2003 - The Living Board

Corporate governance is not simply, as the ASX Corporate Governance Principles of Good Governance and Best Practice Recommendations defines it, “the system by which companies are directed and managed”.

Bold Idea

I wrote this article for Company Director Magazine in September 2003.   Ten years ago, applying the new sciences to the boardroom was science fiction.   At the 2014 NACD Board Leadership Conference, mindfulness was being taught as better practice.

Corporate governance is the outcome or product of a living system called the board.

Post HIH, One.Tel and other recent corporate failures, you could be excused for thinking that the problem with governance in Australia was that there was simply not enough instruction on the subject. The solution lay in the stricter adherence to better-designed systems.

Ignored in the rush to write the new systems, guidelines and recommendations designed to overcome the limitations of self regulation is the possibility that the drivers of board performance may lie elsewhere. Beyond the systems designed to prevent failure or encourage success. Beyond simply functions and structures.

Boards are ultimately living systems that cannot be explained let alone changed by the level of thinking that underlies current governance strategies. After all, recent US studies show companies that performed well — and those that performed poorly — adopted similar practices in terms of board attendance, skill, age, independence and size.

A deeper level of thinking is required. One based on the assumption that the performance of boards has as much to do with the principles of living systems or complexity theory as the essential corporate governance principles.

What are the principles of a living board? What is the pathology of Australian boards and what strategies are available for creating a healthy living board?

Deeper Thinking

A living or complex adaptive system is defined as a network of processes in which every process contributes to all other processes. The entire network is engaged together in producing itself. Living systems do this without the influence of lawyers, accountants or other experts. Examples of such systems include everything from the smallest organism to ecosystems to the organisation to the largest capital markets.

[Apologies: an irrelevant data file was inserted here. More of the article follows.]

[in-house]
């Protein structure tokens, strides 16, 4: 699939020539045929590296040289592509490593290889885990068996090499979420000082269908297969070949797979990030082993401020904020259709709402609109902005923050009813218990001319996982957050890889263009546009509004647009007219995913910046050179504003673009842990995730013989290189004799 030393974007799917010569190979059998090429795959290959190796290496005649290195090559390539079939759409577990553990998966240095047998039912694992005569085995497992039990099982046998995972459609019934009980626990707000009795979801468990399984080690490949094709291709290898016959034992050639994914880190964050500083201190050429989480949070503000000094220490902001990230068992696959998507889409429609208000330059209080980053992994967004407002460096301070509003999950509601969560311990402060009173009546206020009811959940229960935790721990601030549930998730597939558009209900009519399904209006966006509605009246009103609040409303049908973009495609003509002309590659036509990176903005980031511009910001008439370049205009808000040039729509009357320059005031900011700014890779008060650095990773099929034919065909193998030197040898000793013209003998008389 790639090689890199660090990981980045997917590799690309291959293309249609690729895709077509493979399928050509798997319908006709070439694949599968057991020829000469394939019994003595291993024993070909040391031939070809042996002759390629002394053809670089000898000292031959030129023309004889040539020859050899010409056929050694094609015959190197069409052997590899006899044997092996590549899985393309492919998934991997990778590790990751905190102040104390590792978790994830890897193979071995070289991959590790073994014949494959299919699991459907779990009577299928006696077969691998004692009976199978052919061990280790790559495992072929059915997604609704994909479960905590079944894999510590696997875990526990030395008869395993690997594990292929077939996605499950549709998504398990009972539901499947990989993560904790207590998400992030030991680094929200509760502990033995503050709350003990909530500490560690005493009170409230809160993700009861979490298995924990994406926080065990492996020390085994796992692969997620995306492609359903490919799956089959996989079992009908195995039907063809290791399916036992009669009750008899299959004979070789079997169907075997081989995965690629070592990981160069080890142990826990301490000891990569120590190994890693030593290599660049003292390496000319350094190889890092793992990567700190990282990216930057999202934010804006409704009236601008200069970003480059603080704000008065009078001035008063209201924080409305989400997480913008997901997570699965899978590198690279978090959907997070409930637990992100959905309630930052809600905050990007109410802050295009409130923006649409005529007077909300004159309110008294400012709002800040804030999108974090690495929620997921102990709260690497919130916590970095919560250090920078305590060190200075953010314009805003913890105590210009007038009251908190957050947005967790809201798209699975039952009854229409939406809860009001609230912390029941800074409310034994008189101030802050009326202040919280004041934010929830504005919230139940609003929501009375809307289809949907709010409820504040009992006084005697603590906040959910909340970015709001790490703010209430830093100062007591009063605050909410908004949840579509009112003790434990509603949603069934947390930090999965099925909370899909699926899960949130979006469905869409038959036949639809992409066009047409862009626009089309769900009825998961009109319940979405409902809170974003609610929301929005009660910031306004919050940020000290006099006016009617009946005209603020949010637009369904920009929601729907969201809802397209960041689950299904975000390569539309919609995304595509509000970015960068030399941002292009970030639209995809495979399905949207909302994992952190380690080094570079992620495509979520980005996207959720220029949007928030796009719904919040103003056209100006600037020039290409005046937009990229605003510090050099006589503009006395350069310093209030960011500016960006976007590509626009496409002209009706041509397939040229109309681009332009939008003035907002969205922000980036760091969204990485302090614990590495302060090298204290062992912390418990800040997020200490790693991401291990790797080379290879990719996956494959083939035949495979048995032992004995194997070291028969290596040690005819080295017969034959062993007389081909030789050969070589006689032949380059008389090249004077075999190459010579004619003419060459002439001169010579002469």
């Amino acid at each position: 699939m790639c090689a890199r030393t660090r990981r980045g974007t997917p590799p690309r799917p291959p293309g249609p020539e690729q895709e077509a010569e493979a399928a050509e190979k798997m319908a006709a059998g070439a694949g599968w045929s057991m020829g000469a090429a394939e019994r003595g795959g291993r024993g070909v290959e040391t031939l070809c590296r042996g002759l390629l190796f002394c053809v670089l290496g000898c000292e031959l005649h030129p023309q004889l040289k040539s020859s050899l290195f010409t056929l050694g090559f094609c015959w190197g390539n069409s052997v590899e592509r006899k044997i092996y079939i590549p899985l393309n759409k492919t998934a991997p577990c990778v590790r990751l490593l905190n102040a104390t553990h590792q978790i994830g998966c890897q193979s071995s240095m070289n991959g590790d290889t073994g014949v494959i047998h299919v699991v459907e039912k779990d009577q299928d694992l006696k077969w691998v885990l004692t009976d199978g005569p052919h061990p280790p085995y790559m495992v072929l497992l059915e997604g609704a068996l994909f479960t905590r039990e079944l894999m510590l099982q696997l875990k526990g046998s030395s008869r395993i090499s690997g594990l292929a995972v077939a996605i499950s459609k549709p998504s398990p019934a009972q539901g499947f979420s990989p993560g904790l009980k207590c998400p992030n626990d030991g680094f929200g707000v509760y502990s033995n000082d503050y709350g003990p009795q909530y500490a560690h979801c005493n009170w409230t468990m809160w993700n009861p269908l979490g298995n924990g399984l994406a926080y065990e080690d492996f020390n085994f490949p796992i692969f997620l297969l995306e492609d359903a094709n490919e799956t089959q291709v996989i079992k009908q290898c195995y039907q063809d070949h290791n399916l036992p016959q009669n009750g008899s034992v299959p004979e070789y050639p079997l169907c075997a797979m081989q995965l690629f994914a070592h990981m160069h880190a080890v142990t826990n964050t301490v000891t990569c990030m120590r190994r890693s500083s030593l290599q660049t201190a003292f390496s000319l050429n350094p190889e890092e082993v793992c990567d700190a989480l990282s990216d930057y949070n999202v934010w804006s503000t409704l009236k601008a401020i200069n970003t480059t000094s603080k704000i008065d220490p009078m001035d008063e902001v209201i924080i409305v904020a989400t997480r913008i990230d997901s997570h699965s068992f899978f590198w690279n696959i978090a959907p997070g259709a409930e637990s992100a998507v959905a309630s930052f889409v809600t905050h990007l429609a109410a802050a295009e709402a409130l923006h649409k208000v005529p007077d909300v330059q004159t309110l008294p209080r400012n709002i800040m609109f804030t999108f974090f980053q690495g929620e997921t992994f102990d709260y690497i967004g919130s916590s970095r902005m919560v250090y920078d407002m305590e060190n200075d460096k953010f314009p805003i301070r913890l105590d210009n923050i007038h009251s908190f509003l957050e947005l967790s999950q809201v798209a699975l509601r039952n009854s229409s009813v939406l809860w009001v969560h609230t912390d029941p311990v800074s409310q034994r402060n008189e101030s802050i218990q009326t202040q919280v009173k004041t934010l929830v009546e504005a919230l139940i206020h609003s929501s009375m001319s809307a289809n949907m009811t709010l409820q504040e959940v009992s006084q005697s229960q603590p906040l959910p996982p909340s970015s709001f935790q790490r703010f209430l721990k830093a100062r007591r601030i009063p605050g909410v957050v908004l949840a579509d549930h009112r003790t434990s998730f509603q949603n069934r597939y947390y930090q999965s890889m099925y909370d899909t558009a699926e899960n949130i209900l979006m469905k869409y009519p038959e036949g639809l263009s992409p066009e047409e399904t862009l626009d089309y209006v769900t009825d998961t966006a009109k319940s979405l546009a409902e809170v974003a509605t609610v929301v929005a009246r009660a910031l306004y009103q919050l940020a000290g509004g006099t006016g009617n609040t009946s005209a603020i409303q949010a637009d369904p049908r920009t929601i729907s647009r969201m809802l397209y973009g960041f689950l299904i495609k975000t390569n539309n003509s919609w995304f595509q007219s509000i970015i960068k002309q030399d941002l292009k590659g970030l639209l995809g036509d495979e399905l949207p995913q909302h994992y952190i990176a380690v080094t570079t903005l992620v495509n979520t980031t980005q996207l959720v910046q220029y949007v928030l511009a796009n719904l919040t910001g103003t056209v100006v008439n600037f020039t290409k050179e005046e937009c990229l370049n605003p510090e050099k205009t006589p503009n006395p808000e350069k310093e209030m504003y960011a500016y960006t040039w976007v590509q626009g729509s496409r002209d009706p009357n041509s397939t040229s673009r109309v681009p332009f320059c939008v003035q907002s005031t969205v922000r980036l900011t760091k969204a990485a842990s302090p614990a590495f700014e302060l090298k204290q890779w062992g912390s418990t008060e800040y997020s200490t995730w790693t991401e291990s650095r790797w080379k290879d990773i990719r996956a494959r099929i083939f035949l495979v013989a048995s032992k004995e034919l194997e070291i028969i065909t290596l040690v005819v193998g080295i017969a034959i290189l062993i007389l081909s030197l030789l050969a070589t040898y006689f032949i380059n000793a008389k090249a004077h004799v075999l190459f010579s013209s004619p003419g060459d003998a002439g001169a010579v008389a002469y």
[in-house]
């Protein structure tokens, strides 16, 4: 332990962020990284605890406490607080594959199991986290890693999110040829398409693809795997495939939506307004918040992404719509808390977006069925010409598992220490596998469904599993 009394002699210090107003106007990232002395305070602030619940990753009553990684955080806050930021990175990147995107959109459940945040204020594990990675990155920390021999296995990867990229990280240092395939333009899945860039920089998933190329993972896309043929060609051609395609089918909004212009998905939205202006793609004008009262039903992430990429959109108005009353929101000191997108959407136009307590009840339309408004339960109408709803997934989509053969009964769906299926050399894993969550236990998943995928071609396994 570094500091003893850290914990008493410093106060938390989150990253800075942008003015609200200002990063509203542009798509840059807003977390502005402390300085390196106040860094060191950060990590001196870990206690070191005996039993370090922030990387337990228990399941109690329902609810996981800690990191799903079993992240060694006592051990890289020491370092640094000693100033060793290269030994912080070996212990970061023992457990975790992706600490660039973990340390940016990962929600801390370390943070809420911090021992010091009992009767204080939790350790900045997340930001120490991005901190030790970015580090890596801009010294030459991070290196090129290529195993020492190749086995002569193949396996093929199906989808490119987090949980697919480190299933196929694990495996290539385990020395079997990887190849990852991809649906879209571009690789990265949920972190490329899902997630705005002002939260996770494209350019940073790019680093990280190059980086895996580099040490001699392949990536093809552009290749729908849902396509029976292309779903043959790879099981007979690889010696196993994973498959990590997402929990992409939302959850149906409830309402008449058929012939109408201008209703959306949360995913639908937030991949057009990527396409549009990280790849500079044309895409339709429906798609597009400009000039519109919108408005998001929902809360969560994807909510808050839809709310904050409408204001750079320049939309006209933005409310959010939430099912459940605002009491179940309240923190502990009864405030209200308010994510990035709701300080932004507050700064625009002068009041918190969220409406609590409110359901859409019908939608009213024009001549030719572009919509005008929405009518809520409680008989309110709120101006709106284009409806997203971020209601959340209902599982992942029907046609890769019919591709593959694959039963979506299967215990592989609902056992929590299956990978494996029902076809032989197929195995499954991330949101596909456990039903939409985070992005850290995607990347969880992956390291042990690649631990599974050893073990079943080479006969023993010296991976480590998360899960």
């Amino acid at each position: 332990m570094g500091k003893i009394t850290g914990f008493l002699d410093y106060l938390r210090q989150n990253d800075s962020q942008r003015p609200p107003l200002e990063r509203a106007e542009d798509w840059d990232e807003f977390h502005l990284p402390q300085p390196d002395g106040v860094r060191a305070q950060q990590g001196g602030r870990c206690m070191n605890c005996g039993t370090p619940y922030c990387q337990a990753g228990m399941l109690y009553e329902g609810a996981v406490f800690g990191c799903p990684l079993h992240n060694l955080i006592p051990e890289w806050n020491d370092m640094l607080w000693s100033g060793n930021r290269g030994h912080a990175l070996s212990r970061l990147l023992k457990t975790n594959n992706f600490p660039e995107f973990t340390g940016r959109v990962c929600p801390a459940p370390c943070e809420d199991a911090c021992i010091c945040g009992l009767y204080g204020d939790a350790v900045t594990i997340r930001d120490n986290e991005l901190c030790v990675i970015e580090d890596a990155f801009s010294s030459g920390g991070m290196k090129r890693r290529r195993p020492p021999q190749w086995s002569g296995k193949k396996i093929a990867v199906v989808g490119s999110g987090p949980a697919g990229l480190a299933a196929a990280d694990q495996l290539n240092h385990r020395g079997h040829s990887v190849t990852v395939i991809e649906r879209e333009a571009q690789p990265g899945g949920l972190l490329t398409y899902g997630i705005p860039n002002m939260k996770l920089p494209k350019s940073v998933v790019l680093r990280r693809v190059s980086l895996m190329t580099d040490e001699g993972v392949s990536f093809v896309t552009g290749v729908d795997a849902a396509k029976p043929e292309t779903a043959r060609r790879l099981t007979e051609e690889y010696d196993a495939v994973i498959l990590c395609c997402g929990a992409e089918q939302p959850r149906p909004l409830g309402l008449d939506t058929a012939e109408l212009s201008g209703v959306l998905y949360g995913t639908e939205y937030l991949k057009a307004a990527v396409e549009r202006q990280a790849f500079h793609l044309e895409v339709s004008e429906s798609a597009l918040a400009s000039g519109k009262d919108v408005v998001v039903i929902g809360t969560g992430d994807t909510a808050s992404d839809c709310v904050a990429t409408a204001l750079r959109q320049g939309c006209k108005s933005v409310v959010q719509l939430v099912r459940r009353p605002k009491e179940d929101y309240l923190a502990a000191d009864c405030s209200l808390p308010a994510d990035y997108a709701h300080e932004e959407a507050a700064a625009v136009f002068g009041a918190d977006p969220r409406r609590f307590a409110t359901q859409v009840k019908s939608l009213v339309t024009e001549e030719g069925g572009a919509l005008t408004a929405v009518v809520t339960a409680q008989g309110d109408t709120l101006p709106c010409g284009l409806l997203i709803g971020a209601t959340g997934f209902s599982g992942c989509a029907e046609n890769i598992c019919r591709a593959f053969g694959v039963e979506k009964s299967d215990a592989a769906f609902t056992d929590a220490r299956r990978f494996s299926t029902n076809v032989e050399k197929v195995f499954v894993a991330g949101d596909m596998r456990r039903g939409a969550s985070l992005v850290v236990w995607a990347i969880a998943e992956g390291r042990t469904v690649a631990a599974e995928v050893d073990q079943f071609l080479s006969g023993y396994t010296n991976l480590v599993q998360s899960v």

The way such systems sustain, grow and adapt by themselves in the absence of experts and administrators is underpinning the new sciences from physics to biology.  Predictably, the new sciences are beginning to drive the science of management and commerce. In a recent book by Richard Pascal and others, the authors suggest four principles of living systems which are applicable to a business:

  • Equilibrium is a precursor to death. A living system in a state of equilibrium is at maximum risk because it is less responsive to change.
  • Faced with threat or opportunity, living things move to the edge of chaos — a state in which living systems evolve, develop and are revitalised.
  • At the edge of chaos, the components or processes of living systems self-organise and new forms and processes emerge from the turmoil.
  • Living systems cannot be directed along a linear path.  Unforeseen or unintended consequences are inevitable. For Pascal, the challenge is to disturb the system, so as to bring the system out of equilibrium into the edge of chaos and desirable emergence.

These principles or insights into the way living systems behave provide an alternative to the dominant view that systems such as organisations and boards can be managed and directed through the tools of accountability, transparency and oversight.

The science of living systems provides both a new framework for exploring why some boards work and some do not and suggests new strategies for maximising board performance.

The Pathology